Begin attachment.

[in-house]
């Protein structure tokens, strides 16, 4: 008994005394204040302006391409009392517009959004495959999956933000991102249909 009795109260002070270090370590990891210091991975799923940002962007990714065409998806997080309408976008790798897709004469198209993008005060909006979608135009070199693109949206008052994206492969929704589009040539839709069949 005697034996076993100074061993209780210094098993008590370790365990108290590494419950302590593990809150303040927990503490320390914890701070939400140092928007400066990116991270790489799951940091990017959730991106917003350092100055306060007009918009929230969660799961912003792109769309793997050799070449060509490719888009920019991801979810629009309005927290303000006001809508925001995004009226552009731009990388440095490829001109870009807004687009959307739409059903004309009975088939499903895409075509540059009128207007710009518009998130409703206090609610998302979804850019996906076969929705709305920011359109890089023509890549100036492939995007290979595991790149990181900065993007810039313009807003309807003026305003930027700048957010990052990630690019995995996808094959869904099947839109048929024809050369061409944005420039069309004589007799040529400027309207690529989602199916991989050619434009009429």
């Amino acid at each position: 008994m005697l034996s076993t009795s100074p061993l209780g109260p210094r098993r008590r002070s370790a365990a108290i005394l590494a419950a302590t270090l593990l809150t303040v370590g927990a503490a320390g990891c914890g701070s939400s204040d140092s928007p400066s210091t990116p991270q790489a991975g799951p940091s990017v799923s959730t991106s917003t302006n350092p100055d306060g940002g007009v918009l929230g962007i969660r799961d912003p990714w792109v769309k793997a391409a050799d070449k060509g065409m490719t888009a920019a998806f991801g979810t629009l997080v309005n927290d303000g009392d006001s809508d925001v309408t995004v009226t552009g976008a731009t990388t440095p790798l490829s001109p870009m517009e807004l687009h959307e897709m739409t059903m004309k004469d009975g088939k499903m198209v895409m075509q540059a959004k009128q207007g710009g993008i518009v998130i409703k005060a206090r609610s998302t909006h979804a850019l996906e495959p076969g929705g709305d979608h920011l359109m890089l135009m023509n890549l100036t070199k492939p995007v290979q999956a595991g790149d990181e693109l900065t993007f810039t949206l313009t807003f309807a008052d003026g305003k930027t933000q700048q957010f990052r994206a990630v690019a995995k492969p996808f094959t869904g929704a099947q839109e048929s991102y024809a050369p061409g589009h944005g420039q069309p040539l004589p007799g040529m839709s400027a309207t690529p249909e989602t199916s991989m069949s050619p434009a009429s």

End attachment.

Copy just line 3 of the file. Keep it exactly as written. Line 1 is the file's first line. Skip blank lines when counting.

């Amino acid at each position: 008994m005697l034996s076993t009795s100074p061993l209780g109260p210094r098993r008590r002070s370790a365990a108290i005394l590494a419950a302590t270090l593990l809150t303040v370590g927990a503490a320390g990891c914890g701070s939400s204040d140092s928007p400066s210091t990116p991270q790489a991975g799951p940091s990017v799923s959730t991106s917003t302006n350092p100055d306060g940002g007009v918009l929230g962007i969660r799961d912003p990714w792109v769309k793997a391409a050799d070449k060509g065409m490719t888009a920019a998806f991801g979810t629009l997080v309005n927290d303000g009392d006001s809508d925001v309408t995004v009226t552009g976008a731009t990388t440095p790798l490829s001109p870009m517009e807004l687009h959307e897709m739409t059903m004309k004469d009975g088939k499903m198209v895409m075509q540059a959004k009128q207007g710009g993008i518009v998130i409703k005060a206090r609610s998302t909006h979804a850019l996906e495959p076969g929705g709305d979608h920011l359109m890089l135009m023509n890549l100036t070199k492939p995007v290979q999956a595991g790149d990181e693109l900065t993007f810039t949206l313009t807003f309807a008052d003026g305003k930027t933000q700048q957010f990052r994206a990630v690019a995995k492969p996808f094959t869904g929704a099947q839109e048929s991102y024809a050369p061409g589009h944005g420039q069309p040539l004589p007799g040529m839709s400027a309207t690529p249909e989602t199916s991989m069949s050619p434009a009429s």